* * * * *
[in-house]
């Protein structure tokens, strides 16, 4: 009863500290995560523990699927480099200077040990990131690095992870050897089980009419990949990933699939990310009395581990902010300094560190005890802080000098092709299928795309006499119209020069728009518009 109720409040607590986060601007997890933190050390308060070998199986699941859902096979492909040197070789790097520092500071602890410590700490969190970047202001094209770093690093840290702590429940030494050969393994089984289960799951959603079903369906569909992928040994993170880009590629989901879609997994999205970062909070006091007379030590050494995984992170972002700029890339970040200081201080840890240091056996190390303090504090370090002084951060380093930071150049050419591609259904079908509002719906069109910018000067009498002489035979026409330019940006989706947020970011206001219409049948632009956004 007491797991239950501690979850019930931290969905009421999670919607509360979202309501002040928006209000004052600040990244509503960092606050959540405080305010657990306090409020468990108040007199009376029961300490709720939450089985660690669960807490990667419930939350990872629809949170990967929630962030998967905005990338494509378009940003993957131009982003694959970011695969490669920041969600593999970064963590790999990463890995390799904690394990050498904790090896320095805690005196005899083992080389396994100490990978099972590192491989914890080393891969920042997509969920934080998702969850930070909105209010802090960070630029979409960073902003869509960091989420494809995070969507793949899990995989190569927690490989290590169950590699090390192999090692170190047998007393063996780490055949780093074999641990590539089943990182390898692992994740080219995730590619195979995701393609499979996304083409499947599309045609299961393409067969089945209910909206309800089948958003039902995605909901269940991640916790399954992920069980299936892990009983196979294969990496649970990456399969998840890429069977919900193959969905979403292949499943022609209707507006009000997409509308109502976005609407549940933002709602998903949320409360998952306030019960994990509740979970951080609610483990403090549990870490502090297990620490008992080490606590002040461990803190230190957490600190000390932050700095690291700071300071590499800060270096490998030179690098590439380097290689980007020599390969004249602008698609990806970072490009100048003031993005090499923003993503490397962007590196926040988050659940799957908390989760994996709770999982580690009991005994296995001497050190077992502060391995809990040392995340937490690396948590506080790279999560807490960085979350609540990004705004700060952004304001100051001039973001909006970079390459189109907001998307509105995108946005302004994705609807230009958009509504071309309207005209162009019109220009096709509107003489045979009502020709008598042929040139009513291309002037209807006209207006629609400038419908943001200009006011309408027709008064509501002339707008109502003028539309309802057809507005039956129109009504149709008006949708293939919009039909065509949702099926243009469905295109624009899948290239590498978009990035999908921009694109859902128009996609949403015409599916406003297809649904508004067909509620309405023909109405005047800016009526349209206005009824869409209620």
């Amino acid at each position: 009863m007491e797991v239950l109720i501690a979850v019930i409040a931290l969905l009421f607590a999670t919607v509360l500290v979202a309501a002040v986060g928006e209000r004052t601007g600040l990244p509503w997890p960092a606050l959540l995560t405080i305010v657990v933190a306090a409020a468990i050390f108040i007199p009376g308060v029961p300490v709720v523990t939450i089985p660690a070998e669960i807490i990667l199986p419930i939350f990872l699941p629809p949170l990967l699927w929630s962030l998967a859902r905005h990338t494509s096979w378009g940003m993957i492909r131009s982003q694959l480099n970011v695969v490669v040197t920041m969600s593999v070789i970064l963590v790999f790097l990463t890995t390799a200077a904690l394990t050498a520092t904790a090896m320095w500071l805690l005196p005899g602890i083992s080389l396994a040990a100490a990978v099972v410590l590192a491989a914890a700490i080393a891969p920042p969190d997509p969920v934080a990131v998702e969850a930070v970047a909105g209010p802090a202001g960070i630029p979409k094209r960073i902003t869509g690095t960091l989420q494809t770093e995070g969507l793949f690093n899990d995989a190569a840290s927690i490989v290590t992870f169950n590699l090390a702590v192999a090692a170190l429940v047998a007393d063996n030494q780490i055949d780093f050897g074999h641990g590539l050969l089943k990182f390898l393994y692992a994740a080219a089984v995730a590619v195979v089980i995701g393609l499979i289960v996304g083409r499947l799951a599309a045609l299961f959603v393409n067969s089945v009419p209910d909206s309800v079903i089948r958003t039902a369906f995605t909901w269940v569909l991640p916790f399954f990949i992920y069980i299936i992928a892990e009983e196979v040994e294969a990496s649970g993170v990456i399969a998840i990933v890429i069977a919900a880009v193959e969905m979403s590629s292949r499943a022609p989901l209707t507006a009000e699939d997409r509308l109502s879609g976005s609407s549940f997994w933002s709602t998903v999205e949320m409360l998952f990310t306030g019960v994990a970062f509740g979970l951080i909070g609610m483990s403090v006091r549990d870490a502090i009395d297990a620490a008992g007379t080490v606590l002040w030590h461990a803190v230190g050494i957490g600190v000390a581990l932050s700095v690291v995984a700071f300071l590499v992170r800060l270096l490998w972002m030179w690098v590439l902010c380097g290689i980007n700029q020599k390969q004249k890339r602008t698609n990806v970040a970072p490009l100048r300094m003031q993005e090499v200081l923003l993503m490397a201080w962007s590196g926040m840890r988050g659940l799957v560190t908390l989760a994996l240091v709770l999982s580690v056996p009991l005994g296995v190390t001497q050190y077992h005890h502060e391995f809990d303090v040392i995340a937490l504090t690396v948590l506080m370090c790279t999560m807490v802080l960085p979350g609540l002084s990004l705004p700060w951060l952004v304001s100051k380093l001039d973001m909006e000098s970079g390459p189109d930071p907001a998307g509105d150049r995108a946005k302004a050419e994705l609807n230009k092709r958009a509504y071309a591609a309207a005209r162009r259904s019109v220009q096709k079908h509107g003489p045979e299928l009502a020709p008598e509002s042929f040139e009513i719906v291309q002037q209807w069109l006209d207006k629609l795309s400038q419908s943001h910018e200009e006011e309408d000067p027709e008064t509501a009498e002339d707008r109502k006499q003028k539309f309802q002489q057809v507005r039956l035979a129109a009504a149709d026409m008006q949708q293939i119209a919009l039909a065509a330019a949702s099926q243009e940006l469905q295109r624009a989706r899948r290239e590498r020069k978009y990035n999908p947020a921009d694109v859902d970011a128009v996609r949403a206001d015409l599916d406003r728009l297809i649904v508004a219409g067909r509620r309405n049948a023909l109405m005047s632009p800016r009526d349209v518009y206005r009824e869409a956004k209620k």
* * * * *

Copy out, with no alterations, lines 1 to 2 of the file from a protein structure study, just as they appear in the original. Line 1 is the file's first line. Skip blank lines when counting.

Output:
[in-house]
């Protein structure tokens, strides 16, 4: 009863500290995560523990699927480099200077040990990131690095992870050897089980009419990949990933699939990310009395581990902010300094560190005890802080000098092709299928795309006499119209020069728009518009 109720409040607590986060601007997890933190050390308060070998199986699941859902096979492909040197070789790097520092500071602890410590700490969190970047202001094209770093690093840290702590429940030494050969393994089984289960799951959603079903369906569909992928040994993170880009590629989901879609997994999205970062909070006091007379030590050494995984992170972002700029890339970040200081201080840890240091056996190390303090504090370090002084951060380093930071150049050419591609259904079908509002719906069109910018000067009498002489035979026409330019940006989706947020970011206001219409049948632009956004 007491797991239950501690979850019930931290969905009421999670919607509360979202309501002040928006209000004052600040990244509503960092606050959540405080305010657990306090409020468990108040007199009376029961300490709720939450089985660690669960807490990667419930939350990872629809949170990967929630962030998967905005990338494509378009940003993957131009982003694959970011695969490669920041969600593999970064963590790999990463890995390799904690394990050498904790090896320095805690005196005899083992080389396994100490990978099972590192491989914890080393891969920042997509969920934080998702969850930070909105209010802090960070630029979409960073902003869509960091989420494809995070969507793949899990995989190569927690490989290590169950590699090390192999090692170190047998007393063996780490055949780093074999641990590539089943990182390898692992994740080219995730590619195979995701393609499979996304083409499947599309045609299961393409067969089945209910909206309800089948958003039902995605909901269940991640916790399954992920069980299936892990009983196979294969990496649970990456399969998840890429069977919900193959969905979403292949499943022609209707507006009000997409509308109502976005609407549940933002709602998903949320409360998952306030019960994990509740979970951080609610483990403090549990870490502090297990620490008992080490606590002040461990803190230190957490600190000390932050700095690291700071300071590499800060270096490998030179690098590439380097290689980007020599390969004249602008698609990806970072490009100048003031993005090499923003993503490397962007590196926040988050659940799957908390989760994996709770999982580690009991005994296995001497050190077992502060391995809990040392995340937490690396948590506080790279999560807490960085979350609540990004705004700060952004304001100051001039973001909006970079390459189109907001998307509105995108946005302004994705609807230009958009509504071309309207005209162009019109220009096709509107003489045979009502020709008598042929040139009513291309002037209807006209207006629609400038419908943001200009006011309408027709008064509501002339707008109502003028539309309802057809507005039956129109009504149709008006949708293939919009039909065509949702099926243009469905295109624009899948290239590498978009990035999908921009694109859902128009996609949403015409599916406003297809649904508004067909509620309405023909109405005047800016009526349209206005009824869409209620």